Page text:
Tips for the First Interview
by Patrick C. Alguire, MD, FACP
Director, Education and Career Development, ACP
The interview is an opportunity to "sell" yourself and learn about the practice. It's a crucial step in acquiring a position, and one of the best opportunities to determine if you are making the best, or worst, decision of your career.
First, some general rules for the interview. You'll need to dress and act in a manner that exudes confidence and professionalism. Arrive rested: never schedule an interview after you have been on call. Dress well, with shoes polished, a clean, pressed suit for men, and comparable business attire for women. Avoid using overpowering perfumes or colognes. If a scent is used, it should be subtle: when in doubt, avoid it altogether. Bring extra copies of your CV, carrying it and your other papers in an attaché case: leave the backpack at home.
Prepare yourself for the interview ahead of time. Its easy to imagine the types of questions you'll likely be asked. Increase the aura of confidence about you by having well thought-out answers to commonly asked questions. Anticipate inquiries like "Why do you want to join our practice?" and "What makes you think you'll fit in here? What experience have you had in..." or "What are your strengths?" and of course, "What are your weaknesses?"
Responding to questions about one's weaknesses is always tricky. The traditional, but somewhat hackneyed approach, is to turn the weakness into a strength. For example, "I am never satisfied with my medical knowledge, so I am constantly reading." A response like that, while unlikely to get you into any trouble, is also unimaginative and often perceived as not really answering the question. Another strategy is to honestly identify a weakness, one that the interviewer might identify with, and present it along with a plan. A more mature and sincere reply might be "I am short-tempered when stressed, and now I exercise during my lunch hour to reduce my stress and control my emotions." Albeit, this is more risky, but also more interesting and insightful than the watered-down version.
Be prepared to ask questions. Despite the fact you may be very well informed about the practice from previous phone conversations, correspondence, and personal knowledge, asking intelligent questions denotes interest and enthusiasm. Generally speaking, unless brought up by the interviewer, the first interview is not the time to discuss salary, benefits and working hours. Your job at this interview is to determine if you will like working with the group, if you will fit comfortably into their style of practice, and if you'll be treated as a valued and valuable colleague. Additionally, you'll need to collect enough information to determine if this opportunity has a high probability of providing career satisfaction.
Organize your thoughts into a systematic review of information you need to answer these questions. Don't hesitate to write your questions down, and bring the list with you to the interview. You may wish to gather information about practice philosophy, a typical working day, anticipated responsibilities, medical student and resident teaching, and opportunities for practice growth. You may wish to learn about your expected role in the practice, and what will be done by the practice to help make you successful. Getting an idea of staff, including physician, turnover, and length of employment can reveal much about the workplace atmosphere. If you are a woman joining a male-dominated practice, talk with the other women physicians. If there are none, find out if other women have left the practice: track them down and speak to them about their experience.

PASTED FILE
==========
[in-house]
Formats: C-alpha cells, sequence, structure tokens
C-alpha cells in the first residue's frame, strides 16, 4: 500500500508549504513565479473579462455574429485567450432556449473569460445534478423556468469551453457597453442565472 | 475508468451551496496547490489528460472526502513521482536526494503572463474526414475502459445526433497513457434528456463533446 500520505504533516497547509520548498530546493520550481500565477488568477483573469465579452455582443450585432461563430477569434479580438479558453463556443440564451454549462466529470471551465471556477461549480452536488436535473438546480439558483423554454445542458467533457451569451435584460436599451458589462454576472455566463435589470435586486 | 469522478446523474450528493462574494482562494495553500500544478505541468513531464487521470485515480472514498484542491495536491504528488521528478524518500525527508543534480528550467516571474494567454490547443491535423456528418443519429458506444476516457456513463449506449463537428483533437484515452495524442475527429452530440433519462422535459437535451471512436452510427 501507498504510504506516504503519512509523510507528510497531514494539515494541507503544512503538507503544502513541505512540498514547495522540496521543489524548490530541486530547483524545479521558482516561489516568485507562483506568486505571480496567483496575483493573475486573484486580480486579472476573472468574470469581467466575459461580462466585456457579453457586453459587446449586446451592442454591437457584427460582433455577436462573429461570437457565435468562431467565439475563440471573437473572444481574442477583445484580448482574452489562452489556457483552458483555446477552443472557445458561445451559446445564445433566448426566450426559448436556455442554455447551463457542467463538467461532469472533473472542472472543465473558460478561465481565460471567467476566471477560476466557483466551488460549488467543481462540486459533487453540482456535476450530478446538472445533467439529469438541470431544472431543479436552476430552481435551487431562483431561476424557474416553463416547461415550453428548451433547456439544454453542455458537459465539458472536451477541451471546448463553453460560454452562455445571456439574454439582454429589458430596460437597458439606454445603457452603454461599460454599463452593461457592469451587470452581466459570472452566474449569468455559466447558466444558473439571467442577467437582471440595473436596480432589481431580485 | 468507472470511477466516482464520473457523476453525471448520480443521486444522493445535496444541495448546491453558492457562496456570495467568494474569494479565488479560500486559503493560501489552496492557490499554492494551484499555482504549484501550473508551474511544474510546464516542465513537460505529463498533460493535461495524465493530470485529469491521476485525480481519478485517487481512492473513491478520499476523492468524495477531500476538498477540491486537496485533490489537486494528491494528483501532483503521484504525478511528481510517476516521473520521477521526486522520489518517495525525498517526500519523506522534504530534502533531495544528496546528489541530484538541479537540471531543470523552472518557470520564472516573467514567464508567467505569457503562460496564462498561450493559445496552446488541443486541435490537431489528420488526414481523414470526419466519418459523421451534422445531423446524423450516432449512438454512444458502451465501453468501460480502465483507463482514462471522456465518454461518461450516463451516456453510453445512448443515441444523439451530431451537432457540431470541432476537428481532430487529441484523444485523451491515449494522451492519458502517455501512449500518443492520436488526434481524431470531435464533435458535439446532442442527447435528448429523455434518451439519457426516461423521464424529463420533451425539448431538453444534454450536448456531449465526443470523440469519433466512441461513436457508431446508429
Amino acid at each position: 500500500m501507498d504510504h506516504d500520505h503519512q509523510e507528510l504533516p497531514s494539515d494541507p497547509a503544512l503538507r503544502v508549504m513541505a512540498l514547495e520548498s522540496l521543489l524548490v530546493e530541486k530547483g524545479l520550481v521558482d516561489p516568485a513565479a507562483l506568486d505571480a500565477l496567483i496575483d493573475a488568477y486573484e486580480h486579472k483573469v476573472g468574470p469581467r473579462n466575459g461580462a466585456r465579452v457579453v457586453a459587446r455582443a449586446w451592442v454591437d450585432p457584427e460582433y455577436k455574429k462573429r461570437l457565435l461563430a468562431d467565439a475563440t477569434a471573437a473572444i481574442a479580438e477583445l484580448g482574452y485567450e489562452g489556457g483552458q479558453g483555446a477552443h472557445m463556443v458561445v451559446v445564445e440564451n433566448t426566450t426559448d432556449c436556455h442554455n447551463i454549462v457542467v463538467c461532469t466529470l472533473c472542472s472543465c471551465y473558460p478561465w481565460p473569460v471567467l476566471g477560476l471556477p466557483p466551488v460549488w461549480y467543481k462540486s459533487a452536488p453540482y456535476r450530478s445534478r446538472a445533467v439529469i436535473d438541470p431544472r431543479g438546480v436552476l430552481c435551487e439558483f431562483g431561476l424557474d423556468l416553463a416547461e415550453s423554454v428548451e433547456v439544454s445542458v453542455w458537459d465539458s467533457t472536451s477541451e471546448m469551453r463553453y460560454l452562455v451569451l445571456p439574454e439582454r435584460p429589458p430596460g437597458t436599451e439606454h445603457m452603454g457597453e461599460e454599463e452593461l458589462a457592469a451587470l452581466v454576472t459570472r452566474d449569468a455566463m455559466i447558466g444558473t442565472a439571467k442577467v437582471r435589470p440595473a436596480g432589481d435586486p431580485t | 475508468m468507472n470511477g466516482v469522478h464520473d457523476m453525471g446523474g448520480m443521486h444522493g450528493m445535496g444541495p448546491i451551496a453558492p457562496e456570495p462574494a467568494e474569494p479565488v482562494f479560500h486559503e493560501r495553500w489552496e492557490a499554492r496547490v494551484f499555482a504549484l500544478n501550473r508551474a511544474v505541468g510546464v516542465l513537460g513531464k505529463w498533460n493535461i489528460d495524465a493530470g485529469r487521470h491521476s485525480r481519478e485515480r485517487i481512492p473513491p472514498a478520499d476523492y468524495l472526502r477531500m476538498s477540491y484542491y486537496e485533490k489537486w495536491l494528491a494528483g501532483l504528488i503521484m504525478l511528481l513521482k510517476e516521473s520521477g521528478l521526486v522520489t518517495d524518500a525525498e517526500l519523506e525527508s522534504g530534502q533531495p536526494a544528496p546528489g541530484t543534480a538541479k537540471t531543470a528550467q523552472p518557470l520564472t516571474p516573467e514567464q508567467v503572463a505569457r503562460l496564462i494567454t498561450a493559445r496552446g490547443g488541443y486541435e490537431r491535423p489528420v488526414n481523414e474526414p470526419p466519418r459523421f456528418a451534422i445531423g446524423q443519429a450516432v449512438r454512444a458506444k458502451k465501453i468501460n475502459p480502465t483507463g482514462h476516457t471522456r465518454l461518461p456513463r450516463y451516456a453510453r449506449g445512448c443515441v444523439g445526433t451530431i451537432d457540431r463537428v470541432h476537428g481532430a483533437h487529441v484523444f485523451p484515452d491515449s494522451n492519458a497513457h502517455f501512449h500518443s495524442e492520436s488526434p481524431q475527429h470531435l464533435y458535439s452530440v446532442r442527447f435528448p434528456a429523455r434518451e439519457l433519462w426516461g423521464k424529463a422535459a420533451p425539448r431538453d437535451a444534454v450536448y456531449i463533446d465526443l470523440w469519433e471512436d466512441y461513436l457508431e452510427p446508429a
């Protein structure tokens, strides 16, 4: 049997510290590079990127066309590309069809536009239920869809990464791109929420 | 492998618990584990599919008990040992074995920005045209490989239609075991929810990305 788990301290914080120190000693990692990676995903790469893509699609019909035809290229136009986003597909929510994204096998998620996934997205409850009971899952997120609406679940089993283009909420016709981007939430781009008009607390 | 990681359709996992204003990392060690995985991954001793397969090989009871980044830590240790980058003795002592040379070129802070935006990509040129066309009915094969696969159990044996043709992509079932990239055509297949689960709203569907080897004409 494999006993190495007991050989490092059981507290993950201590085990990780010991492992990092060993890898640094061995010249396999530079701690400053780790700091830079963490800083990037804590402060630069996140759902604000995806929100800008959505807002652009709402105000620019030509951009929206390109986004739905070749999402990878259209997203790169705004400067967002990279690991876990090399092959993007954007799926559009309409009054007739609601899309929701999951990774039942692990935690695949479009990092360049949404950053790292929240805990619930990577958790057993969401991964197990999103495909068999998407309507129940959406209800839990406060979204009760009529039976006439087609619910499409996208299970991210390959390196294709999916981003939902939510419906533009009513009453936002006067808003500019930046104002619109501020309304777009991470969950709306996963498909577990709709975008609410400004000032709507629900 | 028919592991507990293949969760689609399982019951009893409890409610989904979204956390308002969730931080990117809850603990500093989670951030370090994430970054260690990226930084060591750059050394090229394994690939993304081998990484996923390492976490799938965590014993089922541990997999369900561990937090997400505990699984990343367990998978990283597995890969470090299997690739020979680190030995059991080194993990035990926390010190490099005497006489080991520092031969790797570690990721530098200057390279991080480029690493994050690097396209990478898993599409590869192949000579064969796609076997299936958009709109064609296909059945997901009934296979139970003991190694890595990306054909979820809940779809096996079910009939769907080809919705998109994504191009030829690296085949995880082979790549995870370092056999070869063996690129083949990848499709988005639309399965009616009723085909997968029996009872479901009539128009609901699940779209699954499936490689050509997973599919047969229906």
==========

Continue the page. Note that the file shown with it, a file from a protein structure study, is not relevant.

At the beginning of the interview, greet the interviewer with a firm handshake, maintain eye contact, and use the interviewer's name early and frequently. Memorize the names of the other associates and staff you have met or communicated with, and use their names during the conversation. Maintain your focus. When asked a question, despite the fact you have previously thought out answers to common questions, answer what is asked without digressing into areas unrelated to the question. Concentrate on making your points concisely and coherently.
By the end of the day, make sure you have met all members of the practice. If you have not, insist, politely but firmly, that you need to meet with the remaining members at some time in the near future. Over the lifetime of your career, you will see more of the practice group than you will your own family, so it's best to know all of the members as well as possible before you make any decisions about joining. Before you leave, establish a clear understanding of expectations. Will you contact them if you remain interested, or will they contact you? If so, when? What more information do they need from you, or you need from them? How and when will this information be forthcoming?
Finally, the first interview should include some information about the surrounding area. Many practices can provide you with information about housing costs, school systems, cultural activities, and entertainment. A short tour of the area can be included, if you ask. If you are invited back for a second interview, ask that your spouse or significant other be invited. Most practices will support this additional expense.
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